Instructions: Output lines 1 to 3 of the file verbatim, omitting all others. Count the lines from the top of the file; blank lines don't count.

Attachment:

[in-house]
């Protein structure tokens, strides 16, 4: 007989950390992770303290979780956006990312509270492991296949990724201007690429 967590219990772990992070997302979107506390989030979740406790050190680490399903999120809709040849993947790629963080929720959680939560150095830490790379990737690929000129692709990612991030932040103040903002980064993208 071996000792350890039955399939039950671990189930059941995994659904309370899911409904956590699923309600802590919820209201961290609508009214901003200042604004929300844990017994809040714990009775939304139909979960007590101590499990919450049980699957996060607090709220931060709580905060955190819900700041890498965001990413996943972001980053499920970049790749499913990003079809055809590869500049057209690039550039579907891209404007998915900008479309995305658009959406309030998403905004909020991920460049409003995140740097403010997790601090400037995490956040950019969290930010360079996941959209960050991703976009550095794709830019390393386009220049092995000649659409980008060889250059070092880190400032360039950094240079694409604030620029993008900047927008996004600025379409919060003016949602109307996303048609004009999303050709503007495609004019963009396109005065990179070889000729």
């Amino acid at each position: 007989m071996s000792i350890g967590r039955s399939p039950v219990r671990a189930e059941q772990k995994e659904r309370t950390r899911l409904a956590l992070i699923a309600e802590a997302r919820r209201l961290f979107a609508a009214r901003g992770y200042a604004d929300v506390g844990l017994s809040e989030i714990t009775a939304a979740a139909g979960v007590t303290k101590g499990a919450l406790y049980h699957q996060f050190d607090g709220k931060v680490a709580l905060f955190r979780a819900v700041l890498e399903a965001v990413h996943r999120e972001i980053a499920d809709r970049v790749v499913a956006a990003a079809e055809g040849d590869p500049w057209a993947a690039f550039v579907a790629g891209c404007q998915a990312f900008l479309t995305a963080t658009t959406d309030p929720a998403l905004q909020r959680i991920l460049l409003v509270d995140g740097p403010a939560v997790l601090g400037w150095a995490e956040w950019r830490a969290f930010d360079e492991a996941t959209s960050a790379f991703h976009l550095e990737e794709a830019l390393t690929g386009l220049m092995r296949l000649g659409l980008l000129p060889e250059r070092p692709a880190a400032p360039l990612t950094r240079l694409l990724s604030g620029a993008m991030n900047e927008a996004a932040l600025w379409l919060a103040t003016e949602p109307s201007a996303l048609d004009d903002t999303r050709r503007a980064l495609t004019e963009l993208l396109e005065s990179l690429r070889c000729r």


[in-house]
């Protein structure tokens, strides 16, 4: 007989950390992770303290979780956006990312509270492991296949990724201007690429 967590219990772990992070997302979107506390989030979740406790050190680490399903999120809709040849993947790629963080929720959680939560150095830490790379990737690929000129692709990612991030932040103040903002980064993208 071996000792350890039955399939039950671990189930059941995994659904309370899911409904956590699923309600802590919820209201961290609508009214901003200042604004929300844990017994809040714990009775939304139909979960007590101590499990919450049980699957996060607090709220931060709580905060955190819900700041890498965001990413996943972001980053499920970049790749499913990003079809055809590869500049057209690039550039579907891209404007998915900008479309995305658009959406309030998403905004909020991920460049409003995140740097403010997790601090400037995490956040950019969290930010360079996941959209960050991703976009550095794709830019390393386009220049092995000649659409980008060889250059070092880190400032360039950094240079694409604030620029993008900047927008996004600025379409919060003016949602109307996303048609004009999303050709503007495609004019963009396109005065990179070889000729």
């Amino acid at each position: 007989m071996s000792i350890g967590r039955s399939p039950v219990r671990a189930e059941q772990k995994e659904r309370t950390r899911l409904a956590l992070i699923a309600e802590a997302r919820r209201l961290f979107a609508a009214r901003g992770y200042a604004d929300v506390g844990l017994s809040e989030i714990t009775a939304a979740a139909g979960v007590t303290k101590g499990a919450l406790y049980h699957q996060f050190d607090g709220k931060v680490a709580l905060f955190r979780a819900v700041l890498e399903a965001v990413h996943r999120e972001i980053a499920d809709r970049v790749v499913a956006a990003a079809e055809g040849d590869p500049w057209a993947a690039f550039v579907a790629g891209c404007q998915a990312f900008l479309t995305a963080t658009t959406d309030p929720a998403l905004q909020r959680i991920l460049l409003v509270d995140g740097p403010a939560v997790l601090g400037w150095a995490e956040w950019r830490a969290f930010d360079e492991a996941t959209s960050a790379f991703h976009l550095e990737e794709a830019l390393t690929g386009l220049m092995r296949l000649g659409l980008l000129p060889e250059r070092p692709a880190a400032p360039l990612t950094r240079l694409l990724s604030g620029a993008m991030n900047e927008a996004a932040l600025w379409l919060a103040t003016e949602p109307s201007a996303l048609d004009d903002t999303r050709r503007a980064l495609t004019e963009l993208l396109e005065s990179l690429r070889c000729r």